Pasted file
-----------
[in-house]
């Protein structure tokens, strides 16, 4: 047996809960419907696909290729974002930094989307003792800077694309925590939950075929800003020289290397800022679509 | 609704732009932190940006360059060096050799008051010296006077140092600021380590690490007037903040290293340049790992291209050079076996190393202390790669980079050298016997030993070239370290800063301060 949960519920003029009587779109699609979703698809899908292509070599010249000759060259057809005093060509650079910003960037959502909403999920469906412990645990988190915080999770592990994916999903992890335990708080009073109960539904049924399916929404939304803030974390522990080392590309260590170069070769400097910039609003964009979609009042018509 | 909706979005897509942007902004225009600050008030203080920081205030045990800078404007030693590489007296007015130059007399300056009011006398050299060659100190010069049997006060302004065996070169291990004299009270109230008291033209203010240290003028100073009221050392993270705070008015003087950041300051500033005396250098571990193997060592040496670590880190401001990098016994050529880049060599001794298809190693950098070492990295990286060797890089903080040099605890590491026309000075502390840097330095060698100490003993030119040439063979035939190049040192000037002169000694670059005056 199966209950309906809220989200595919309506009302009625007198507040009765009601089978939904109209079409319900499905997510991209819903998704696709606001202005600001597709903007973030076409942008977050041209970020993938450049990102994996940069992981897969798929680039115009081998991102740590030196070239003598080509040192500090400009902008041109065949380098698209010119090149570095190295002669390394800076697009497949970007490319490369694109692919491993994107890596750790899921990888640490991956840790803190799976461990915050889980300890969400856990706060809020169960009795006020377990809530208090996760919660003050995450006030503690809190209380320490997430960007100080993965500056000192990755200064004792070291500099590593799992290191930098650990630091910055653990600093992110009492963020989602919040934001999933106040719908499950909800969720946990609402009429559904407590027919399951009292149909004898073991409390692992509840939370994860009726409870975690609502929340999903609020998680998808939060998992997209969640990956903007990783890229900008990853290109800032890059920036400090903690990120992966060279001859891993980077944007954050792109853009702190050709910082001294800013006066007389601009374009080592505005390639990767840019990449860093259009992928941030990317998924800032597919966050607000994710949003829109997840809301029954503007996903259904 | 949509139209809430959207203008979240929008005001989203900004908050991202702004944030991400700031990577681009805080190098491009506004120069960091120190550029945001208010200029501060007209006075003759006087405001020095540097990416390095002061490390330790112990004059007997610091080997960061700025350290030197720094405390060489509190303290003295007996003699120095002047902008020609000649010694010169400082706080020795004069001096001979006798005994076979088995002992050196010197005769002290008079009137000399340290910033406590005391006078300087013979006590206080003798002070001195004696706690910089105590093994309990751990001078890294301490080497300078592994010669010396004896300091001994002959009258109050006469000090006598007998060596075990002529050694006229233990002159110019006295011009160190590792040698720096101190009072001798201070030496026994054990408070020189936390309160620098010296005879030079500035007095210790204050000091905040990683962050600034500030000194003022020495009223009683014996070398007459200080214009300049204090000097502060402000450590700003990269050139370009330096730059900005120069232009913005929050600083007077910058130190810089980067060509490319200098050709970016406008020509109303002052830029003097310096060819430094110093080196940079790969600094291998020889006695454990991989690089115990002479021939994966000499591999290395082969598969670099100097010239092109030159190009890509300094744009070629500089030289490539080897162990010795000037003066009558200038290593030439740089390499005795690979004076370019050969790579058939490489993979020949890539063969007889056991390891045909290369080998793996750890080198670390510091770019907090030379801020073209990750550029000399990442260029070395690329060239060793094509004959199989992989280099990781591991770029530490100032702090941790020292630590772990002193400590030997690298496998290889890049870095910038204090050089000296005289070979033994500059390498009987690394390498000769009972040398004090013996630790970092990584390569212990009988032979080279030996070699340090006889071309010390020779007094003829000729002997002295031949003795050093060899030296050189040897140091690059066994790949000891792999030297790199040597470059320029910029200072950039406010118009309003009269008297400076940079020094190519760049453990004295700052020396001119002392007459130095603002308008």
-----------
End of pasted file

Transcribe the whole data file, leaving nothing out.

[in-house]
């Protein structure tokens, strides 16, 4: 047996809960419907696909290729974002930094989307003792800077694309925590939950075929800003020289290397800022679509 | 609704732009932190940006360059060096050799008051010296006077140092600021380590690490007037903040290293340049790992291209050079076996190393202390790669980079050298016997030993070239370290800063301060 949960519920003029009587779109699609979703698809899908292509070599010249000759060259057809005093060509650079910003960037959502909403999920469906412990645990988190915080999770592990994916999903992890335990708080009073109960539904049924399916929404939304803030974390522990080392590309260590170069070769400097910039609003964009979609009042018509 | 909706979005897509942007902004225009600050008030203080920081205030045990800078404007030693590489007296007015130059007399300056009011006398050299060659100190010069049997006060302004065996070169291990004299009270109230008291033209203010240290003028100073009221050392993270705070008015003087950041300051500033005396250098571990193997060592040496670590880190401001990098016994050529880049060599001794298809190693950098070492990295990286060797890089903080040099605890590491026309000075502390840097330095060698100490003993030119040439063979035939190049040192000037002169000694670059005056 199966209950309906809220989200595919309506009302009625007198507040009765009601089978939904109209079409319900499905997510991209819903998704696709606001202005600001597709903007973030076409942008977050041209970020993938450049990102994996940069992981897969798929680039115009081998991102740590030196070239003598080509040192500090400009902008041109065949380098698209010119090149570095190295002669390394800076697009497949970007490319490369694109692919491993994107890596750790899921990888640490991956840790803190799976461990915050889980300890969400856990706060809020169960009795006020377990809530208090996760919660003050995450006030503690809190209380320490997430960007100080993965500056000192990755200064004792070291500099590593799992290191930098650990630091910055653990600093992110009492963020989602919040934001999933106040719908499950909800969720946990609402009429559904407590027919399951009292149909004898073991409390692992509840939370994860009726409870975690609502929340999903609020998680998808939060998992997209969640990956903007990783890229900008990853290109800032890059920036400090903690990120992966060279001859891993980077944007954050792109853009702190050709910082001294800013006066007389601009374009080592505005390639990767840019990449860093259009992928941030990317998924800032597919966050607000994710949003829109997840809301029954503007996903259904 | 949509139209809430959207203008979240929008005001989203900004908050991202702004944030991400700031990577681009805080190098491009506004120069960091120190550029945001208010200029501060007209006075003759006087405001020095540097990416390095002061490390330790112990004059007997610091080997960061700025350290030197720094405390060489509190303290003295007996003699120095002047902008020609000649010694010169400082706080020795004069001096001979006798005994076979088995002992050196010197005769002290008079009137000399340290910033406590005391006078300087013979006590206080003798002070001195004696706690910089105590093994309990751990001078890294301490080497300078592994010669010396004896300091001994002959009258109050006469000090006598007998060596075990002529050694006229233990002159110019006295011009160190590792040698720096101190009072001798201070030496026994054990408070020189936390309160620098010296005879030079500035007095210790204050000091905040990683962050600034500030000194003022020495009223009683014996070398007459200080214009300049204090000097502060402000450590700003990269050139370009330096730059900005120069232009913005929050600083007077910058130190810089980067060509490319200098050709970016406008020509109303002052830029003097310096060819430094110093080196940079790969600094291998020889006695454990991989690089115990002479021939994966000499591999290395082969598969670099100097010239092109030159190009890509300094744009070629500089030289490539080897162990010795000037003066009558200038290593030439740089390499005795690979004076370019050969790579058939490489993979020949890539063969007889056991390891045909290369080998793996750890080198670390510091770019907090030379801020073209990750550029000399990442260029070395690329060239060793094509004959199989992989280099990781591991770029530490100032702090941790020292630590772990002193400590030997690298496998290889890049870095910038204090050089000296005289070979033994500059390498009987690394390498000769009972040398004090013996630790970092990584390569212990009988032979080279030996070699340090006889071309010390020779007094003829000729002997002295031949003795050093060899030296050189040897140091690059066994790949000891792999030297790199040597470059320029910029200072950039406010118009309003009269008297400076940079020094190519760049453990004295700052020396001119002392007459130095603002308008």